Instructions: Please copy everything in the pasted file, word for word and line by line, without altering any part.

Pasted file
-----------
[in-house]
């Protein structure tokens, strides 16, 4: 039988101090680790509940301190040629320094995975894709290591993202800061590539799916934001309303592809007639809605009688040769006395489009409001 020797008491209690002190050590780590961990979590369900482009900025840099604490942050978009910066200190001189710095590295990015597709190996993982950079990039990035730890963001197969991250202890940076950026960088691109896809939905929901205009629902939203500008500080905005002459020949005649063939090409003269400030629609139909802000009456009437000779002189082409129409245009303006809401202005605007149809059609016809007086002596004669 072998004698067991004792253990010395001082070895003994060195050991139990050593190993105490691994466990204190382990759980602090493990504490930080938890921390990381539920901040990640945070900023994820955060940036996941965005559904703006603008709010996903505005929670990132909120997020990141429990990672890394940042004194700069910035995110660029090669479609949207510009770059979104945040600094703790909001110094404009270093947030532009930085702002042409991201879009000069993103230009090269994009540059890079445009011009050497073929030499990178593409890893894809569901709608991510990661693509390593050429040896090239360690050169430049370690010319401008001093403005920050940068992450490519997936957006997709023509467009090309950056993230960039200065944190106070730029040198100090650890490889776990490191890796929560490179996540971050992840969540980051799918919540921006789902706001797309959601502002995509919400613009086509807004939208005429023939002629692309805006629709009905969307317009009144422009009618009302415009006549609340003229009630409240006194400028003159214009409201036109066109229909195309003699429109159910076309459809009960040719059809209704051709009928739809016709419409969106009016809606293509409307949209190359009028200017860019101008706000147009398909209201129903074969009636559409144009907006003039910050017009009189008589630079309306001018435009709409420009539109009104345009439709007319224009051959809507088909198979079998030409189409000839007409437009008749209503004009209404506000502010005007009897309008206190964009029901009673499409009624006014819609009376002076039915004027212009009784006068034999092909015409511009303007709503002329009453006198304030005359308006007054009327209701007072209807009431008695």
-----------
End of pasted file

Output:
[in-house]
């Protein structure tokens, strides 16, 4: 039988101090680790509940301190040629320094995975894709290591993202800061590539799916934001309303592809007639809605009688040769006395489009409001 020797008491209690002190050590780590961990979590369900482009900025840099604490942050978009910066200190001189710095590295990015597709190996993982950079990039990035730890963001197969991250202890940076950026960088691109896809939905929901205009629902939203500008500080905005002459020949005649063939090409003269400030629609139909802000009456009437000779002189082409129409245009303006809401202005605007149809059609016809007086002596004669 072998004698067991004792253990010395001082070895003994060195050991139990050593190993105490691994466990204190382990759980602090493990504490930080938890921390990381539920901040990640945070900023994820955060940036996941965005559904703006603008709010996903505005929670990132909120997020990141429990990672890394940042004194700069910035995110660029090669479609949207510009770059979104945040600094703790909001110094404009270093947030532009930085702002042409991201879009000069993103230009090269994009540059890079445009011009050497073929030499990178593409890893894809569901709608991510990661693509390593050429040896090239360690050169430049370690010319401008001093403005920050940068992450490519997936957006997709023509467009090309950056993230960039200065944190106070730029040198100090650890490889776990490191890796929560490179996540971050992840969540980051799918919540921006789902706001797309959601502002995509919400613009086509807004939208005429023939002629692309805006629709009905969307317009009144422009009618009302415009006549609340003229009630409240006194400028003159214009409201036109066109229909195309003699429109159910076309459809009960040719059809209704051709009928739809016709419409969106009016809606293509409307949209190359009028200017860019101008706000147009398909209201129903074969009636559409144009907006003039910050017009009189008589630079309306001018435009709409420009539109009104345009439709007319224009051959809507088909198979079998030409189409000839007409437009008749209503004009209404506000502010005007009897309008206190964009029901009673499409009624006014819609009376002076039915004027212009009784006068034999092909015409511009303007709503002329009453006198304030005359308006007054009327209701007072209807009431008695």